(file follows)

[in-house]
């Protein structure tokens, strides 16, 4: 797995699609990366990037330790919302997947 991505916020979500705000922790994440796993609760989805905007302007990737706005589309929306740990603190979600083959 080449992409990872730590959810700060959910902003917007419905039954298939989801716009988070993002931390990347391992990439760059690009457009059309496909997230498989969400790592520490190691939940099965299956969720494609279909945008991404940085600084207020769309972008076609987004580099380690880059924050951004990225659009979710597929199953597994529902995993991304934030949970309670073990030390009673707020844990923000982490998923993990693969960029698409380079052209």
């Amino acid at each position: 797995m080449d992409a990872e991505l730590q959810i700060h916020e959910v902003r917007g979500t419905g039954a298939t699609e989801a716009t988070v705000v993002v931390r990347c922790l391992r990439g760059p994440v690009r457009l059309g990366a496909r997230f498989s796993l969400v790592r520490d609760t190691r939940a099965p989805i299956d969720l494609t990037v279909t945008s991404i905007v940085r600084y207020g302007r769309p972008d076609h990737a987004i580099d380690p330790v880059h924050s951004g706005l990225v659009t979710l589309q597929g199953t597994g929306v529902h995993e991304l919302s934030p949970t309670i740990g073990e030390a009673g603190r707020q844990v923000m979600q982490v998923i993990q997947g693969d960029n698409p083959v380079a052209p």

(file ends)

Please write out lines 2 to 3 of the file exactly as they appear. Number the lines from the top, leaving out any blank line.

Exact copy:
């Protein structure tokens, strides 16, 4: 797995699609990366990037330790919302997947 991505916020979500705000922790994440796993609760989805905007302007990737706005589309929306740990603190979600083959 080449992409990872730590959810700060959910902003917007419905039954298939989801716009988070993002931390990347391992990439760059690009457009059309496909997230498989969400790592520490190691939940099965299956969720494609279909945008991404940085600084207020769309972008076609987004580099380690880059924050951004990225659009979710597929199953597994529902995993991304934030949970309670073990030390009673707020844990923000982490998923993990693969960029698409380079052209």
């Amino acid at each position: 797995m080449d992409a990872e991505l730590q959810i700060h916020e959910v902003r917007g979500t419905g039954a298939t699609e989801a716009t988070v705000v993002v931390r990347c922790l391992r990439g760059p994440v690009r457009l059309g990366a496909r997230f498989s796993l969400v790592r520490d609760t190691r939940a099965p989805i299956d969720l494609t990037v279909t945008s991404i905007v940085r600084y207020g302007r769309p972008d076609h990737a987004i580099d380690p330790v880059h924050s951004g706005l990225v659009t979710l589309q597929g199953t597994g929306v529902h995993e991304l919302s934030p949970t309670i740990g073990e030390a009673g603190r707020q844990v923000m979600q982490v998923i993990q997947g693969d960029n698409p083959v380079a052209p």